Rating: The Good – 67.1 Genre: Thriller Duration: 128 mins Director: Roger Spottiswoode Stars: Nick Nolte, Gene Hackman, Ed Harris
Slightly above average war-drama from Roger Spottiswoode and starring Nick Nolte, Gene Hackman, and Joanna Cassidy as war correspondents who rush from one third world country to another in order to get the scoop on the latest skirmish between despot and the poor. Landing in Nicaragua in time to document the final days of the Somozoa regime, the three find themselves caught up in a love triangle, bombings, and the political machinations of spies and government officials alike. Not quite as subjective and daring a film as Missing or as cavalier a film as Salvador, Under Fire falls in between as a safer and more mainstream examination of the South American political climate of the 70’s/80’s. That said, it’s an interesting story with solid performances and some decent action thrown in to boot.
Rating: The Good – 73.3 Genre: Sport, Drama Duration: 131 mins Director: Gavin O’Connor Stars: Tom Hardy, Joel Edgerton, Nick Nolte
One might expect a movie set in the world of mixed martial arts to be nothing more than another vehicle in the sport’s locomotive-like publicity convoy. That it’s not, is only the first surprise Gavin O’Connor’s fight drama servers up. Joel Edgerton and Tom Hardy play Brendan and Tommy, two estranged brothers who were separated when the latter took off with his mother to escape their physically abusive father (played by Nick Nolte) years earlier. The older Brendan stayed with his father only to shun him at a later date and settle down as a physics teacher and family man while Tommy lost his mother, escaped poverty by joining the Marines, and served in Iraq.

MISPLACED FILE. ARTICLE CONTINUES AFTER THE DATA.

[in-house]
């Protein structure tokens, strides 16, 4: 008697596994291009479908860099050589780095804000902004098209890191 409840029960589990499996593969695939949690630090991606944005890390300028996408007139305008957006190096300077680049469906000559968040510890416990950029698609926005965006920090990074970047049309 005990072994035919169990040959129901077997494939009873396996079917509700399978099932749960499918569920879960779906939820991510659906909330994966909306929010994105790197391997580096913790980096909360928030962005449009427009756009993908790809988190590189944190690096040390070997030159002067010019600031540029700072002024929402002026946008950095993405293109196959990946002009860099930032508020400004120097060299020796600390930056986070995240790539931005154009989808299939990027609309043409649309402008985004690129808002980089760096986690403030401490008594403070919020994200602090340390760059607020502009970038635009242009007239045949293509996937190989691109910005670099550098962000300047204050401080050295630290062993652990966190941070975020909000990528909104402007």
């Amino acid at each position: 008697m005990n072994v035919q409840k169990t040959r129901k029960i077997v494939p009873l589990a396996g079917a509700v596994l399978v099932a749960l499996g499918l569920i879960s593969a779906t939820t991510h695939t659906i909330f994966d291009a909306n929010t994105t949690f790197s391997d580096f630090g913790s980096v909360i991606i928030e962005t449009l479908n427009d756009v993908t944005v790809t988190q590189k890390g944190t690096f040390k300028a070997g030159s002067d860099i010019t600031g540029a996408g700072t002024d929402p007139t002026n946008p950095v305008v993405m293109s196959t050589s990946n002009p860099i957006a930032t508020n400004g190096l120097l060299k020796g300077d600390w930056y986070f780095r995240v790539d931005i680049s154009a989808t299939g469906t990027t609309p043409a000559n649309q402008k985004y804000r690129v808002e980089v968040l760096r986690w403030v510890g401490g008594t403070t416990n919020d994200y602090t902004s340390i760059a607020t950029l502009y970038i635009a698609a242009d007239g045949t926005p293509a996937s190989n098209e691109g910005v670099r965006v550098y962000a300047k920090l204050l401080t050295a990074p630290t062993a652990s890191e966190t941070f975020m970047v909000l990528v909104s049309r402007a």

The story begins with a ferociously volatile Tommy showing up at his father’s door 14 years later to throw insults at the now recovered alcoholic – not to mention his former wrestling trainer. However, it’s not long before he asks the desperate old man to train him for a blockbuster MMA event in which the winner takes home $5 million – so long as only training is discussed. Unbeknownst to them, over in Philadelphia, Brendan’s family are in danger of losing their home and so he too decides to return to fighting, eyeing the same prize as his brother. With the second half of the film dedicated to the all out carnage of the cage, the fraternal dynamic is only alluded to (in a standout night time scene that was shot on the Atlantic City waterfront) but it seems that the bluntly manic Tommy has never forgiven Brendan for not leaving with him and his mother and so their inevitable collision in the ring promises to erupt into a grudge match of biblical proportions.
There’s obviously lots going on here and that’s not the half of it. The film is beset with two or three needless subplots mostly concerning Tommy but given the tendency for these types of films to pay mere lip-service to back stories, the attempt to do more as opposed to less should be somewhat respected. It does come together thanks to some contrived character dynamics, some less than believable plot development, and O’Connor’s cleverly manipulative direction but so hair-raising is the end product that most will forgive the heavy handedness. Moreover, if you are content not to dwell on the negatives, the film can whisk you forward in a wave of unsubtle emotion right into the frenzied grinder of the tournament battles.